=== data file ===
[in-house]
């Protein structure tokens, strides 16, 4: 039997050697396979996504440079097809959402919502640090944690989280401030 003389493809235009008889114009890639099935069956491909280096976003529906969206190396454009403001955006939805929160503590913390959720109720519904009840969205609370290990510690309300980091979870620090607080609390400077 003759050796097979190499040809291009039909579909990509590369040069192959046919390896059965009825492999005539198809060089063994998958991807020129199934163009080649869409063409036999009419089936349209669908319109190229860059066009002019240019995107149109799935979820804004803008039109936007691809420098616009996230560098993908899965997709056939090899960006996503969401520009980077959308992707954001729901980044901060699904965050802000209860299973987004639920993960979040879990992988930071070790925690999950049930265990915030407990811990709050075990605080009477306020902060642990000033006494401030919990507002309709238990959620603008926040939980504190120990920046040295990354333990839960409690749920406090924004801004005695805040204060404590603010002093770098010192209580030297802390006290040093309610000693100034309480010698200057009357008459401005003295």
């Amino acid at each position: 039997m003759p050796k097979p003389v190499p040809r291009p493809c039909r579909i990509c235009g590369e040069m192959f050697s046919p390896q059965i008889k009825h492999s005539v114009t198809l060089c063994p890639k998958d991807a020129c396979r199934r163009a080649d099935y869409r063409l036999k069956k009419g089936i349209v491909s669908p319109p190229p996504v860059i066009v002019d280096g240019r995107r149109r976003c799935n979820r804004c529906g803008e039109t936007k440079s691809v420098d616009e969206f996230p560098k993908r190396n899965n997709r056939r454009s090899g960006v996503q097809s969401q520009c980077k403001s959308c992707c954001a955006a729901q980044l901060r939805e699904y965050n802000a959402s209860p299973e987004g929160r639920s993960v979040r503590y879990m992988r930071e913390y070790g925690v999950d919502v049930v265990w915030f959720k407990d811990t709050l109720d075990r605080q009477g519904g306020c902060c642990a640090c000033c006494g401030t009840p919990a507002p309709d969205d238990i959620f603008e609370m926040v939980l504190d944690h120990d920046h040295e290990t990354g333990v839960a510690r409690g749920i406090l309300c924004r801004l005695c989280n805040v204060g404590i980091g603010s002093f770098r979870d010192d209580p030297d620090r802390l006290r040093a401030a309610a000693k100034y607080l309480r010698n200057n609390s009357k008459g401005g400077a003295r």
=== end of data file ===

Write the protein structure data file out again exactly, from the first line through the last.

[in-house]
């Protein structure tokens, strides 16, 4: 039997050697396979996504440079097809959402919502640090944690989280401030 003389493809235009008889114009890639099935069956491909280096976003529906969206190396454009403001955006939805929160503590913390959720109720519904009840969205609370290990510690309300980091979870620090607080609390400077 003759050796097979190499040809291009039909579909990509590369040069192959046919390896059965009825492999005539198809060089063994998958991807020129199934163009080649869409063409036999009419089936349209669908319109190229860059066009002019240019995107149109799935979820804004803008039109936007691809420098616009996230560098993908899965997709056939090899960006996503969401520009980077959308992707954001729901980044901060699904965050802000209860299973987004639920993960979040879990992988930071070790925690999950049930265990915030407990811990709050075990605080009477306020902060642990000033006494401030919990507002309709238990959620603008926040939980504190120990920046040295990354333990839960409690749920406090924004801004005695805040204060404590603010002093770098010192209580030297802390006290040093309610000693100034309480010698200057009357008459401005003295």
């Amino acid at each position: 039997m003759p050796k097979p003389v190499p040809r291009p493809c039909r579909i990509c235009g590369e040069m192959f050697s046919p390896q059965i008889k009825h492999s005539v114009t198809l060089c063994p890639k998958d991807a020129c396979r199934r163009a080649d099935y869409r063409l036999k069956k009419g089936i349209v491909s669908p319109p190229p996504v860059i066009v002019d280096g240019r995107r149109r976003c799935n979820r804004c529906g803008e039109t936007k440079s691809v420098d616009e969206f996230p560098k993908r190396n899965n997709r056939r454009s090899g960006v996503q097809s969401q520009c980077k403001s959308c992707c954001a955006a729901q980044l901060r939805e699904y965050n802000a959402s209860p299973e987004g929160r639920s993960v979040r503590y879990m992988r930071e913390y070790g925690v999950d919502v049930v265990w915030f959720k407990d811990t709050l109720d075990r605080q009477g519904g306020c902060c642990a640090c000033c006494g401030t009840p919990a507002p309709d969205d238990i959620f603008e609370m926040v939980l504190d944690h120990d920046h040295e290990t990354g333990v839960a510690r409690g749920i406090l309300c924004r801004l005695c989280n805040v204060g404590i980091g603010s002093f770098r979870d010192d209580p030297d620090r802390l006290r040093a401030a309610a000693k100034y607080l309480r010698n200057n609390s009357k008459g401005g400077a003295r």